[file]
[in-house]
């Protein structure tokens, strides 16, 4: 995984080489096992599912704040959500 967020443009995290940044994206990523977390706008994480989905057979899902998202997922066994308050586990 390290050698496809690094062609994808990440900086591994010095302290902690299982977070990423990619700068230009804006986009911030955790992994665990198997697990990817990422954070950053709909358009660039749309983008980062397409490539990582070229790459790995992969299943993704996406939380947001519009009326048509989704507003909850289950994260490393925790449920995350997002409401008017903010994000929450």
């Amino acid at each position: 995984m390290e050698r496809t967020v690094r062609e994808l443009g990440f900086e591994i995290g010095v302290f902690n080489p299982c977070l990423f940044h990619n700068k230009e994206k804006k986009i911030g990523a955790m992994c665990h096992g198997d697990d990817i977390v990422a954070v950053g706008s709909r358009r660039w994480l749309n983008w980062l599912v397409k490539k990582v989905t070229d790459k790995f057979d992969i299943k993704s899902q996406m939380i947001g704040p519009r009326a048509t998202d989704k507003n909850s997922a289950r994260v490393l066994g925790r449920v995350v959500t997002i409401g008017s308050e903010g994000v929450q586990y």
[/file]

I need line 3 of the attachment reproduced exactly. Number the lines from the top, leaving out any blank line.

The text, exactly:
């Amino acid at each position: 995984m390290e050698r496809t967020v690094r062609e994808l443009g990440f900086e591994i995290g010095v302290f902690n080489p299982c977070l990423f940044h990619n700068k230009e994206k804006k986009i911030g990523a955790m992994c665990h096992g198997d697990d990817i977390v990422a954070v950053g706008s709909r358009r660039w994480l749309n983008w980062l599912v397409k490539k990582v989905t070229d790459k790995f057979d992969i299943k993704s899902q996406m939380i947001g704040p519009r009326a048509t998202d989704k507003n909850s997922a289950r994260v490393l066994g925790r449920v995350v959500t997002i409401g008017s308050e903010g994000v929450q586990y």